Mr. Huang has performed chamber music at New York venues including Carnegie Hall, Alice Tully Hall, Merkin Concert Hall, and Carnegie’s Weill Recital Hall; Boston’s Jordan Hall and the Kennedy Center in Washington, D.C.; and at the Marlboro, Kneisel Hall, Santa Fe, Great Mountain, and Seoul Spring festivals. He has collaborated with musicians including Joshua Bell, Kyung-Wha Chung, Myung-Wha Chung, Felix Galimir, Gary Hoffman, Dong-Suk Kang, Lang Lang, Yo-Yo Ma, Anne-Sophie Mutter, Paula Robison, Mitsuko Uchida, and Yuja Wang, as well as members of the Guarneri, Juilliard, and Orion string quartets.
Hung-Wei Huang began music lessons at the age of seven, studying with Lin Chia-Zong, and won the Taiwan National Instrumental Competition in 1993. The following year he was accepted to the Curtis Institute of Music on the Louisa Knapp Curtis Fellowship, serving as principal viola of the Curtis Symphony Orchestra and studying with Michael Tree, Joseph de Pasquale, and Karen Tuttle. He then received the Walter W. Naumberg Scholarship to attend The Juilliard School, where he studied with Samuel Rhodes, and later attended the Mannes School of Music on a full scholarship, studying with Huang Hsin-Yun and receiving the most distinguished student award.
Mr. Huang served as adjunct professor of viola and chamber music at the Korea National University of Arts, and his students are members of professional orchestras across South Korea and around the world.
Cellist Patrick Jee joined the New York Philharmonic in July 2013. A native New Yorker, he has toured extensively in the United States, Europe, and Asia, making appearances at New York’s Alice Tully Hall and Carnegie Hall, the Kennedy Center in Washington, D.C., London’s Wigmore Hall, Paris’s Salle Gaveau, and the Seoul Arts Center. He also performed on CNN’s American Morning as well as at the United Nations at the commemoration of the 50th anniversary of the Korean War armistice.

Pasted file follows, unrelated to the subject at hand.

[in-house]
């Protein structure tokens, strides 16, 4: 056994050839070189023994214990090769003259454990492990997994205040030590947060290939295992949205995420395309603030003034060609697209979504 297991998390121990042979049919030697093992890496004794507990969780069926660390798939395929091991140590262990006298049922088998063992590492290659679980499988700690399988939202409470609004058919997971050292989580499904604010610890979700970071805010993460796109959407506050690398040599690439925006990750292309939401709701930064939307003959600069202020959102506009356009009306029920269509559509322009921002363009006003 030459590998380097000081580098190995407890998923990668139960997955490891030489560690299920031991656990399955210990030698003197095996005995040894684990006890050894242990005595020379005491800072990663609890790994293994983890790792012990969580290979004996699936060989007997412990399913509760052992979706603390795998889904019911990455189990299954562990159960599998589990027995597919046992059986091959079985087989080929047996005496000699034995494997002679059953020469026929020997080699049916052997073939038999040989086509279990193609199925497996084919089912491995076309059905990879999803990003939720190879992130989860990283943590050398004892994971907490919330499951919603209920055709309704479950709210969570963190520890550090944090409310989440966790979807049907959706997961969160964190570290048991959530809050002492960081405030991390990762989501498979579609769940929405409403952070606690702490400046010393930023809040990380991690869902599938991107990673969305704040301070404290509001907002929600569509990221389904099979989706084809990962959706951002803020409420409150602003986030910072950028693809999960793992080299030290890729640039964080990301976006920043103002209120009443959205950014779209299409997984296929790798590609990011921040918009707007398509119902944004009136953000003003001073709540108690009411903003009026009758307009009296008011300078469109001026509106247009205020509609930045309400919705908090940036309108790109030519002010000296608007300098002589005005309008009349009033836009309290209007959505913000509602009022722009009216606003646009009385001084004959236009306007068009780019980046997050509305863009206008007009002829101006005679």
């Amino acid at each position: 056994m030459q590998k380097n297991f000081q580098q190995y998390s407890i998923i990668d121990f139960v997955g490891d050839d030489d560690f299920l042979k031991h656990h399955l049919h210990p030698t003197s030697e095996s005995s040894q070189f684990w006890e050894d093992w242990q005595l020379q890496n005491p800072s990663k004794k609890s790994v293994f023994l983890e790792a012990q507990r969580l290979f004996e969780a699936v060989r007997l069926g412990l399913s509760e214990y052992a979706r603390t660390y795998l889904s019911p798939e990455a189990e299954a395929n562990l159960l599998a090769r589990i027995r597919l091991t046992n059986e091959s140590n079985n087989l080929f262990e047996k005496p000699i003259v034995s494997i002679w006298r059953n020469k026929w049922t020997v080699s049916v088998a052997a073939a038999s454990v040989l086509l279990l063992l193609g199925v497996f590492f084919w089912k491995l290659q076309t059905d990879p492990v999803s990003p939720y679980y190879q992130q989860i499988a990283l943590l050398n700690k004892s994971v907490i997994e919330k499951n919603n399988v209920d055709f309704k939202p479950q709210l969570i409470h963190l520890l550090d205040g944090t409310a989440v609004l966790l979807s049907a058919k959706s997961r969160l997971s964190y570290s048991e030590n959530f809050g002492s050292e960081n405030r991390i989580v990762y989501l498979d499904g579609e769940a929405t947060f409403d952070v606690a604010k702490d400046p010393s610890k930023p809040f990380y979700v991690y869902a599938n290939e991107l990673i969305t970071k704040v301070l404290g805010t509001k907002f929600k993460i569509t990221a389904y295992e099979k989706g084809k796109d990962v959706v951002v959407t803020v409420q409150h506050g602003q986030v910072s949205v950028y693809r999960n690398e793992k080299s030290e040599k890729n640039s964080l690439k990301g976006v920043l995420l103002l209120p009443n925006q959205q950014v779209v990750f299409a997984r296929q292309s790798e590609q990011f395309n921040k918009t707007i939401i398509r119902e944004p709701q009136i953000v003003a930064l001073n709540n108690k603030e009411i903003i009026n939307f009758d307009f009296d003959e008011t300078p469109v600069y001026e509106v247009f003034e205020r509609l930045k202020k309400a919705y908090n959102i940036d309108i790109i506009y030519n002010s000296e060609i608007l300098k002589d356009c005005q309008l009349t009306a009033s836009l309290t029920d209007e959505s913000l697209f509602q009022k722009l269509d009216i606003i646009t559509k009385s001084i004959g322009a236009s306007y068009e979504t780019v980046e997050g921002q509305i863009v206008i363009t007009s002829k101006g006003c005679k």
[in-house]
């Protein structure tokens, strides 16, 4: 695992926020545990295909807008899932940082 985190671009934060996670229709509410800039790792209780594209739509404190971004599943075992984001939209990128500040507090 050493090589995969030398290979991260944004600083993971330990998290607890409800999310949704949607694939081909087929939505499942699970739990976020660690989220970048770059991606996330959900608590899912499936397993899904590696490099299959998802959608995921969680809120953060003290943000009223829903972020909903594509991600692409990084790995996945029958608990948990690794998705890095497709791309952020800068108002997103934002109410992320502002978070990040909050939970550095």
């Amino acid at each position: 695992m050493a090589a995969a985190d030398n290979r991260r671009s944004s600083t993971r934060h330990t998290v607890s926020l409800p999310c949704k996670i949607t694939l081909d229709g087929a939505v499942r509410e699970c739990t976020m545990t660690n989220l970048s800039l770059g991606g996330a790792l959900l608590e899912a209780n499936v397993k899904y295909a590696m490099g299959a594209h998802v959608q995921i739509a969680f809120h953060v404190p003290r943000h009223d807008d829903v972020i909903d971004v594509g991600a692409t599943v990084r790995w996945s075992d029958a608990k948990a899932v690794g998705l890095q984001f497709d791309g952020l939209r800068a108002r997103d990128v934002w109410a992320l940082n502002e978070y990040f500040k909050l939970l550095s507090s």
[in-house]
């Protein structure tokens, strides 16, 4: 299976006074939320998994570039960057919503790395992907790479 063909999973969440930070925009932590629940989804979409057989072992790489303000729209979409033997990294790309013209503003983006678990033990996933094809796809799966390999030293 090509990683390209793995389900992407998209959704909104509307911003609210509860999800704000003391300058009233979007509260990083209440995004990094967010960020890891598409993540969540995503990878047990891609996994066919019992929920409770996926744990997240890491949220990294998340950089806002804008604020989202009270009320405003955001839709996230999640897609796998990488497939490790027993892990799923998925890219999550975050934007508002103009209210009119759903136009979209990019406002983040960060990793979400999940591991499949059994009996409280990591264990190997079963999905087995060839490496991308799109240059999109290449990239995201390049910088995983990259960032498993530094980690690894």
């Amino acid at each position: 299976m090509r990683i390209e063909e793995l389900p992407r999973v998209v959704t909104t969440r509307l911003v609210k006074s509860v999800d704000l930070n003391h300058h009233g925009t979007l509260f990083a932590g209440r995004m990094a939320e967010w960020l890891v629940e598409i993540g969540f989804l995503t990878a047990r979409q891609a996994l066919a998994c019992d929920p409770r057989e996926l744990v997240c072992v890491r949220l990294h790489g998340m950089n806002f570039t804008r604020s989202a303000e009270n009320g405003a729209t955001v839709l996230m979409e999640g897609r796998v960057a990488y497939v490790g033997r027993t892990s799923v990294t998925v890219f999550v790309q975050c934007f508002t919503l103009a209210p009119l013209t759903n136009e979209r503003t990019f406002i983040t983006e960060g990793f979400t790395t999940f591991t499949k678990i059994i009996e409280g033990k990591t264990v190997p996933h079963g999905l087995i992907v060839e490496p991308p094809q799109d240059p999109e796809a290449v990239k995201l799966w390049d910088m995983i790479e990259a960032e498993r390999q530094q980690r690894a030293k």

As a soloist, he has performed with the Buffalo and Rochester Philharmonic orchestras, Moscow Chamber Orchestra, National Orchestra of Toulouse, Edmonton Symphony, and the Orchestre National d’Île de France. He has been a guest artist at major music festivals including Aspen, Banff, Caramoor, Casals, Kneisel Hall, La Jolla, and Olympic.
In 2006 Mr. Jee was the Grand Prize winner of the Carlos Prieto International Cello Competition, which earned him concerts throughout Mexico and a recording contract with Naxos’s subsidiary, Urtext Digital Classics. He has also won top awards at the Andre Navarra International Cello Competition, the Holland-America Music Society Cello Competition, and the Irving Klein String Competition.
An avid chamber musician, he is a member of the New Piano Trio, winners of the 2008 Fischoff, 2007 Coleman, and 2007 Plowman chamber music competitions and recipient of the Harvard Musical Association’s Arthur W. Foote Prize. Since 2001 he has performed with Sejong Soloists, collaborating with artists such as Barry Douglas, Vladimir Feltsman, Lynn Harrell, Cho-Liang Lin, and Gil Shaham. As a founding member of Ensemble Ditto, he helped introduce more than 15,000 people to chamber music as South Korea’s most popular classical musical presentation of 2008.